(March 28, 9:15) Delano, Calif.-based Paramount Citrus Association, California’s largest independent citrus grower-packer-shipper, has launched a major move into Mexico.

The company acquired 6,000 acres of mostly lemon groves from Grupo Industrial Santa Engracia SA De CV, a division of The UniMark Group Inc., Irving, Texas.

“The Mexican lemons will fill a very nice niche between the Ventura County and the Yuma supplies,” said David Krause, president of Paramount Citrus. “The lemons should start shipping as early as July, will peak in August and September and finish up by mid-November.”

The Mexican groves increase Paramount’s citrus acreage by about 30%. Paramount has 20,000 acres of various citrus varieties, mostly in California, and manages and packs 10,000 acres of citrus owned by grower clients.

The Mexican lemons, which are currently in bloom, Krause said, complement Paramount’s annual domestic lemon volume of about 2 million cartons.

The company’s Delano-based sales staff, headed by Scott Owens, vice president of sales and marketing, will add the Mexican lemons to the Paramount inventory.

“It’s a big strategic advantage for us,” Krause said. “This allows Scott and his staff to have a better supply of lemons more consistently and to better meet customers’ needs.”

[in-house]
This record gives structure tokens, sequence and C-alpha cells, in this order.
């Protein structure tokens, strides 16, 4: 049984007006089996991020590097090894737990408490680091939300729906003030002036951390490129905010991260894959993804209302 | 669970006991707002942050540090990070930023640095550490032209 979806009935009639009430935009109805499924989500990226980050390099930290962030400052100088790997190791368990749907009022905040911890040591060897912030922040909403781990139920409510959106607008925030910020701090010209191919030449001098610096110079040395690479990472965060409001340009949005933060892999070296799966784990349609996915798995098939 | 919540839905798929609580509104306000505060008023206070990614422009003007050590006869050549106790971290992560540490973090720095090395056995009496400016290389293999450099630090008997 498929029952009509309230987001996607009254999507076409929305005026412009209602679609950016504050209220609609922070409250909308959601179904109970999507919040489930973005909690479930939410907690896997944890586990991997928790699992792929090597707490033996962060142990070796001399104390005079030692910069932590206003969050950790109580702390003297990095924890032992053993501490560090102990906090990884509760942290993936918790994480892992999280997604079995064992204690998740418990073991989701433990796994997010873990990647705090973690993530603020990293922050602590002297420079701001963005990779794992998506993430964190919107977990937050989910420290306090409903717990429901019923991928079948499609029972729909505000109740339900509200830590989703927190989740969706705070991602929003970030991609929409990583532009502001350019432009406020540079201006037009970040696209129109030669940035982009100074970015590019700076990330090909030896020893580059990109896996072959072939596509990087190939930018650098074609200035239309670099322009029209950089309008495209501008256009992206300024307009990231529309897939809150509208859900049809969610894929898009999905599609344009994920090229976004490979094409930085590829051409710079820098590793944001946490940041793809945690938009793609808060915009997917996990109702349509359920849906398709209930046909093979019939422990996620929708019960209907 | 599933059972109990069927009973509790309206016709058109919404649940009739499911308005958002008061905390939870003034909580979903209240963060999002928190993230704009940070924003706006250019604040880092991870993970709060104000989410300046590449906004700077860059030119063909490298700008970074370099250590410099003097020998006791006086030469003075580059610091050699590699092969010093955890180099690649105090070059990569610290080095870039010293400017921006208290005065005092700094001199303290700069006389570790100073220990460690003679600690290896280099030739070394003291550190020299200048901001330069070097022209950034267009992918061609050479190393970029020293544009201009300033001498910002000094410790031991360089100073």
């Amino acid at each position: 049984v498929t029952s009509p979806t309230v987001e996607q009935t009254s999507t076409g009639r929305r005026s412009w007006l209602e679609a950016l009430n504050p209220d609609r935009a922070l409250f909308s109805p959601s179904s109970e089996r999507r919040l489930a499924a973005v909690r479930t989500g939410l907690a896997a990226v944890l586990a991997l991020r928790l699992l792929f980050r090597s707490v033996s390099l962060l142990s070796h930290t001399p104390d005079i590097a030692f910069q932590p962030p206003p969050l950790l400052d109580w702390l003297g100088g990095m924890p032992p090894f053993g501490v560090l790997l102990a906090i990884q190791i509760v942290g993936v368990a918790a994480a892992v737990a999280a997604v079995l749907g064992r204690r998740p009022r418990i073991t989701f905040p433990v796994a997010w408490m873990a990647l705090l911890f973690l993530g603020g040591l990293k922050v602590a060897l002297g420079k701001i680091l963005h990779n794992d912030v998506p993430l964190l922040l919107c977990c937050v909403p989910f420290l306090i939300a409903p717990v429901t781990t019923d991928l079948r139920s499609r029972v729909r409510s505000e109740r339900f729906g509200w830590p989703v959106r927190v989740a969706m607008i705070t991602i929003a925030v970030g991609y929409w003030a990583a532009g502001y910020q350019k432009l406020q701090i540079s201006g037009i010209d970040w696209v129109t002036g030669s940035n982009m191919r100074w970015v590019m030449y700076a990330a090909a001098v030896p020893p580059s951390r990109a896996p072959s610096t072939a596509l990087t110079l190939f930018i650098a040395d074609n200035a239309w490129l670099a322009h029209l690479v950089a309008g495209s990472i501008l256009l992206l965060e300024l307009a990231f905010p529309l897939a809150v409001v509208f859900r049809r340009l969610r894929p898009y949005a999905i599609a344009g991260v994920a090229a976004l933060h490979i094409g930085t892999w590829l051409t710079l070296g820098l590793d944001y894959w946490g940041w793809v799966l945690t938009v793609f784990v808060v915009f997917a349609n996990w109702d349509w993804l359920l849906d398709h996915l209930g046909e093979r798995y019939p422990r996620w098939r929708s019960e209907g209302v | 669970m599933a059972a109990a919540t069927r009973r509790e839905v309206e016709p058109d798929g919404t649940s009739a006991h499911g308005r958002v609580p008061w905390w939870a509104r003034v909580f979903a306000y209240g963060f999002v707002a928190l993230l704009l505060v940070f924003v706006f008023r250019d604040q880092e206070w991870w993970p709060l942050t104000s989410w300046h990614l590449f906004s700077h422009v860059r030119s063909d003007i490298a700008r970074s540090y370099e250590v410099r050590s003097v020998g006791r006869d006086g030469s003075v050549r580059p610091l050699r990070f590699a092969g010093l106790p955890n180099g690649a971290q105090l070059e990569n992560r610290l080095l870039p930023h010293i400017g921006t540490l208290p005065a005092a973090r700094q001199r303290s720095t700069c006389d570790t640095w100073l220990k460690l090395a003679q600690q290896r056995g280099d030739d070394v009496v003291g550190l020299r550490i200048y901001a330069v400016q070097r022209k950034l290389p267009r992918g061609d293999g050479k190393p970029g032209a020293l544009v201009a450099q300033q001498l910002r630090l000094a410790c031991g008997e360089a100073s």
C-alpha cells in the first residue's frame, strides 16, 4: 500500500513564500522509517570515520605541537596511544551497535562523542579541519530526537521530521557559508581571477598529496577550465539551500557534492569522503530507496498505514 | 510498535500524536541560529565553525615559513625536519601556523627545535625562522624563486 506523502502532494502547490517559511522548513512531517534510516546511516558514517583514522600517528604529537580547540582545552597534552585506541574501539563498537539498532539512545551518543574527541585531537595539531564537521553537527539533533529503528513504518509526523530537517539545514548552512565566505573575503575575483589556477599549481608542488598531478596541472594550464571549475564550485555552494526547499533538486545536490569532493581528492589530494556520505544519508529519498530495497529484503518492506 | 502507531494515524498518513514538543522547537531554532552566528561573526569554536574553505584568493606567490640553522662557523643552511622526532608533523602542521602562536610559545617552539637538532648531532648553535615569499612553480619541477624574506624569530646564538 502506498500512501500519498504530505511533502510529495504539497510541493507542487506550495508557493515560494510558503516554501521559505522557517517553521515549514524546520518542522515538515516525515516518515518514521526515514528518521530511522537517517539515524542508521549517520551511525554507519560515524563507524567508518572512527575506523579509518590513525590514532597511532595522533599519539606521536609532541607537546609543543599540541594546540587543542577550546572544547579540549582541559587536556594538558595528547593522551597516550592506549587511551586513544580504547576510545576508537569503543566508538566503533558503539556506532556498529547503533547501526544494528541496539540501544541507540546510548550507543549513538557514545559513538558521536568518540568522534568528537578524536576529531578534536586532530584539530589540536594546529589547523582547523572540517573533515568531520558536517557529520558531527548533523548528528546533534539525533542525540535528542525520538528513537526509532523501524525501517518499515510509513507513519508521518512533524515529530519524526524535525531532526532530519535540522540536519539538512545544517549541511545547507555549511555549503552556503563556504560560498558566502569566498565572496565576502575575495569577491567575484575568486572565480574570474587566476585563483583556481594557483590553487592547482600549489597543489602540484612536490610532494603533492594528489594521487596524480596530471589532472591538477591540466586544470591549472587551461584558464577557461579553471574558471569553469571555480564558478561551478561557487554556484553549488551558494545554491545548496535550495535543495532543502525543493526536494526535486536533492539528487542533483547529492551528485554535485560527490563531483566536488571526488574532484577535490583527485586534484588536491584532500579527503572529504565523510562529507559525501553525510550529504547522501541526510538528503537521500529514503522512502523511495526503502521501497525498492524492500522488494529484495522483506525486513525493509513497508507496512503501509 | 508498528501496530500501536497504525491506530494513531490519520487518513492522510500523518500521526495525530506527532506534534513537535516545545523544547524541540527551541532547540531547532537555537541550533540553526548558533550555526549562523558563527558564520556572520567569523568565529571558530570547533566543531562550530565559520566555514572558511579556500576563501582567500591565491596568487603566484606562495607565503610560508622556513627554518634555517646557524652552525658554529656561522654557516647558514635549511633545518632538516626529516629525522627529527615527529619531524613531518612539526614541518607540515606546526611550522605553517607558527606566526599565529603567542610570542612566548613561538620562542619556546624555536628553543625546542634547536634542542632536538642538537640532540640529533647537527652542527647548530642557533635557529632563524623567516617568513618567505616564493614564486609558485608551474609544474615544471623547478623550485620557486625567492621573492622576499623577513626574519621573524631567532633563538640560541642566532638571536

For the most part, Krause said the food safety standards that had been employed in the Mexican groves meet the requirements Paramount demands of its domestic production.

“But we’ll be able to add an extra level of benefits with some of the newer, cutting-edge steps that are already in place in California,” Krause said.

Paramount has been managing the newly acquired acreage since mid-January, Krause said. The groves are near Tampico, close to Mexico’s Gulf Coast, and are due south of McAllen, Texas, from where the fruit will be distributed, he said.

“McAllen will give us a forward distribution point from which we can go just about anywhere in the U.S.,” Krause said.

The acreage in Mexico does not include packing facilities, but that could change.

“We will review the program in the future and will more than likely build our own packing operation on the property,” Krause said.

One aspect of the Mexican operation will not change. Paramount is going to retain all current employees, Krause said. There are no plans to relocate Paramount employees to Mexico, but there will be some shuttling to and from the Tampico-area groves, he said.

Not all of the Mexican acreage is in lemons.

“There are some acres of grapefruit, but not enough to really matter,” Krause said.

Paramount plans to focus on marketing fresh-pick lemons, in the U.S. and in the Mexican domestic market, Krause said. However, some of the Mexican volume may be sold to third-party juice processors south of the border, he said.

The annual volume of all citrus varieties at Paramount’s California packinghouses in Delano and Visalia is approaching 15 million cartons. The fruit is shipped throughout North America and the Pacific Rim, Krause said.